Yet some of these challenges offer new opportunities for innovation and social enterprise. For example, according to the Brookings Institute, only 140 million, about 14 percent of Africans, have access to the Internet.
But the fact that over 600 million Africans use a mobile phone offers huge openings for technological advancement and social enterprise.
A generation ago, after the Berlin Wall fell, Eastern Europeans adopted cell phones at a quicker pace than their cousins across the pond because the demand for communication meant many people had no need for a land line. Fast forward to today, and any lack of infrastructure throughout Africa just means more amazing technologies thanks to mobile telephony will come out of new buzzing tech hubs […].
The same Brookings Institute Study has shown Africa is already on the move economically. Africa’s rise makes it the second-fastest growing region on Earth with an annual growth of 5.5 percent–not stratospheric, but certainly sustainable and an enviable rate when compared to the United States, the European Union and Japan.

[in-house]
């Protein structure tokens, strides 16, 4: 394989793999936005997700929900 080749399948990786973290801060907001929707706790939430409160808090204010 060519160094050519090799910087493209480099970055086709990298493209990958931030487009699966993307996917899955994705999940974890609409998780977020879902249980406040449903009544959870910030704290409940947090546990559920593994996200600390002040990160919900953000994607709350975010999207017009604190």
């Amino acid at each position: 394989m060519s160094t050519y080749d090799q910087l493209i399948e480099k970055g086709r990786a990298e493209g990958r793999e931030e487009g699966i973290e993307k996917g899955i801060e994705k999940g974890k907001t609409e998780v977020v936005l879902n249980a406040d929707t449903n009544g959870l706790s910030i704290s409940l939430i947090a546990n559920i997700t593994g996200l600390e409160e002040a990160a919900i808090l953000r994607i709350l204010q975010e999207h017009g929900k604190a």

Furthermore, since the early 1980s Africa’s middle class has tripled in size and claims one-third of the continent’s population.
And while corruption and weak institutions hinder the progress of all Africans, conditions are improving: 14 African countries rank ahead of Russia, 16 pull higher than Brazil and 17 rank higher than India.
Now countries from all over the world have taken notice. The same companies trumped by the Chinese firms who started investing in Africa several years ago now realize Africa is ripe for investment. […]
But these same companies that cast a keen eye on Africa must prove they are engaged stakeholders and are in the region for the long term. The needs are overwhelming: HIV/AIDS still leaves a devastating impact as well as other infectious diseases; the demand and desire for education amongst Africa’s young outpaces the amount of opportunities actually available; and the global land grab, in which large tracts of land were leased long term to foreign governments or multinationals, could prove even more disruptive and tragic in the long run.
More companies now realize there are opportunities to build a legacy where others only see limits.
Photo © Shutterstock / Gilles Paire